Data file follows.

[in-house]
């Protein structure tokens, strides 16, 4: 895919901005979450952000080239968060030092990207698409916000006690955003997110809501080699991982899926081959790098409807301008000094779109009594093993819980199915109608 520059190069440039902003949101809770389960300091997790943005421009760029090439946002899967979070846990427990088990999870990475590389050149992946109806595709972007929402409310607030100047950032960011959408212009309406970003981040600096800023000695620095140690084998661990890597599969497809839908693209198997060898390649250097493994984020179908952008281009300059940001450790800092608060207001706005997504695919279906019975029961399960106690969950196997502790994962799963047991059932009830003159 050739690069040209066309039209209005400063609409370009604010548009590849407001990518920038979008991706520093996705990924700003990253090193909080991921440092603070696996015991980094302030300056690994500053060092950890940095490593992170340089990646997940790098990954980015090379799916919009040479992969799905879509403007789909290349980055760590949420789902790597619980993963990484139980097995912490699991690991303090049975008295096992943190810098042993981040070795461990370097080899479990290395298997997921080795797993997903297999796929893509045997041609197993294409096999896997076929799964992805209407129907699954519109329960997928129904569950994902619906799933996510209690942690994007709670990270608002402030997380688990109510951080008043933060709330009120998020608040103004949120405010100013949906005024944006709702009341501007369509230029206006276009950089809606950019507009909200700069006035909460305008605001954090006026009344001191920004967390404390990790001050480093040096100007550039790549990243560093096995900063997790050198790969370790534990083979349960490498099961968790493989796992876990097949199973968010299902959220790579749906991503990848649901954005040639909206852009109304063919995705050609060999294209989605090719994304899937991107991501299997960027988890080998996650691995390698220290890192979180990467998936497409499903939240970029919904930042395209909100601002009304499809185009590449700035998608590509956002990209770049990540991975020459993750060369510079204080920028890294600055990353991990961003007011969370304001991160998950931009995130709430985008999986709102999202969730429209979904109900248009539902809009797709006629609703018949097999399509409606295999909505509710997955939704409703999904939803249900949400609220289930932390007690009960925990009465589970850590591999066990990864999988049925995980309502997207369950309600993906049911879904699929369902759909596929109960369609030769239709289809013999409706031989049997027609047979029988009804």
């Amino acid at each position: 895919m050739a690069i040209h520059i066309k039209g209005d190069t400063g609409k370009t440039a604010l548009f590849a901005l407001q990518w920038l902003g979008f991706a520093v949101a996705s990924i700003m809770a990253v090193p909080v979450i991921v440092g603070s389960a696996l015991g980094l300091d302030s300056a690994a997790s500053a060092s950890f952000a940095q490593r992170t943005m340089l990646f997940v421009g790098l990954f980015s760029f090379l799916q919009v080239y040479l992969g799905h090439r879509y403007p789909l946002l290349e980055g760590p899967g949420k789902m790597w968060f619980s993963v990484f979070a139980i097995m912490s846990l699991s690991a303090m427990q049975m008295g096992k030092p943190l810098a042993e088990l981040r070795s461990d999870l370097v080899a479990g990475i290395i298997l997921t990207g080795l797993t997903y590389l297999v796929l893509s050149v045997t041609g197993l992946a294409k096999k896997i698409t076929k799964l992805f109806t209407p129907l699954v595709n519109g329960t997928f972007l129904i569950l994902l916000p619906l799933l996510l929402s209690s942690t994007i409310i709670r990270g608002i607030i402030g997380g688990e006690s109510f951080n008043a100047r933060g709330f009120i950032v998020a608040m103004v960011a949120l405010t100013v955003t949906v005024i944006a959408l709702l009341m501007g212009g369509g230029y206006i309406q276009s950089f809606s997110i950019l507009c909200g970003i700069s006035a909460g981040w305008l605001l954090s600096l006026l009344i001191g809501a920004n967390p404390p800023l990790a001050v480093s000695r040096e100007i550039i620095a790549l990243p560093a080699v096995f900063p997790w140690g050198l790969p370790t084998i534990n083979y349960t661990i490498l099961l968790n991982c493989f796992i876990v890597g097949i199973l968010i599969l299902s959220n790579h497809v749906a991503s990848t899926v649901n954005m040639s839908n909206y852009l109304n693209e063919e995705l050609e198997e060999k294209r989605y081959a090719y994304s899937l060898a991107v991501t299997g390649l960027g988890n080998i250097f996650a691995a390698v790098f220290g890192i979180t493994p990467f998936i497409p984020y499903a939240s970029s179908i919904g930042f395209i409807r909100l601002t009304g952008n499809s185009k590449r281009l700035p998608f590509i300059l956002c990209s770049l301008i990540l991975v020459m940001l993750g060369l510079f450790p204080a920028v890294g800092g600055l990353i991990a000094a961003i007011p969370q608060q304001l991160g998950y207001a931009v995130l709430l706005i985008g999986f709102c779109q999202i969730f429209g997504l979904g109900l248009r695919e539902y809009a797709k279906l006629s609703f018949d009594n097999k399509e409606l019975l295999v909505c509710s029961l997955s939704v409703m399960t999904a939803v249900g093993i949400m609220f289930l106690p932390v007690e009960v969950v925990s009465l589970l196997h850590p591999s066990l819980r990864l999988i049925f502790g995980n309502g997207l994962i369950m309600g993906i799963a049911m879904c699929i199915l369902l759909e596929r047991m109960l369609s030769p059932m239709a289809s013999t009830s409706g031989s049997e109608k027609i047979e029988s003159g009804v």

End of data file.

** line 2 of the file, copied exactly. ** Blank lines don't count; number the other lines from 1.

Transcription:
């Protein structure tokens, strides 16, 4: 895919901005979450952000080239968060030092990207698409916000006690955003997110809501080699991982899926081959790098409807301008000094779109009594093993819980199915109608 520059190069440039902003949101809770389960300091997790943005421009760029090439946002899967979070846990427990088990999870990475590389050149992946109806595709972007929402409310607030100047950032960011959408212009309406970003981040600096800023000695620095140690084998661990890597599969497809839908693209198997060898390649250097493994984020179908952008281009300059940001450790800092608060207001706005997504695919279906019975029961399960106690969950196997502790994962799963047991059932009830003159 050739690069040209066309039209209005400063609409370009604010548009590849407001990518920038979008991706520093996705990924700003990253090193909080991921440092603070696996015991980094302030300056690994500053060092950890940095490593992170340089990646997940790098990954980015090379799916919009040479992969799905879509403007789909290349980055760590949420789902790597619980993963990484139980097995912490699991690991303090049975008295096992943190810098042993981040070795461990370097080899479990290395298997997921080795797993997903297999796929893509045997041609197993294409096999896997076929799964992805209407129907699954519109329960997928129904569950994902619906799933996510209690942690994007709670990270608002402030997380688990109510951080008043933060709330009120998020608040103004949120405010100013949906005024944006709702009341501007369509230029206006276009950089809606950019507009909200700069006035909460305008605001954090006026009344001191920004967390404390990790001050480093040096100007550039790549990243560093096995900063997790050198790969370790534990083979349960490498099961968790493989796992876990097949199973968010299902959220790579749906991503990848649901954005040639909206852009109304063919995705050609060999294209989605090719994304899937991107991501299997960027988890080998996650691995390698220290890192979180990467998936497409499903939240970029919904930042395209909100601002009304499809185009590449700035998608590509956002990209770049990540991975020459993750060369510079204080920028890294600055990353991990961003007011969370304001991160998950931009995130709430985008999986709102999202969730429209979904109900248009539902809009797709006629609703018949097999399509409606295999909505509710997955939704409703999904939803249900949400609220289930932390007690009960925990009465589970850590591999066990990864999988049925995980309502997207369950309600993906049911879904699929369902759909596929109960369609030769239709289809013999409706031989049997027609047979029988009804």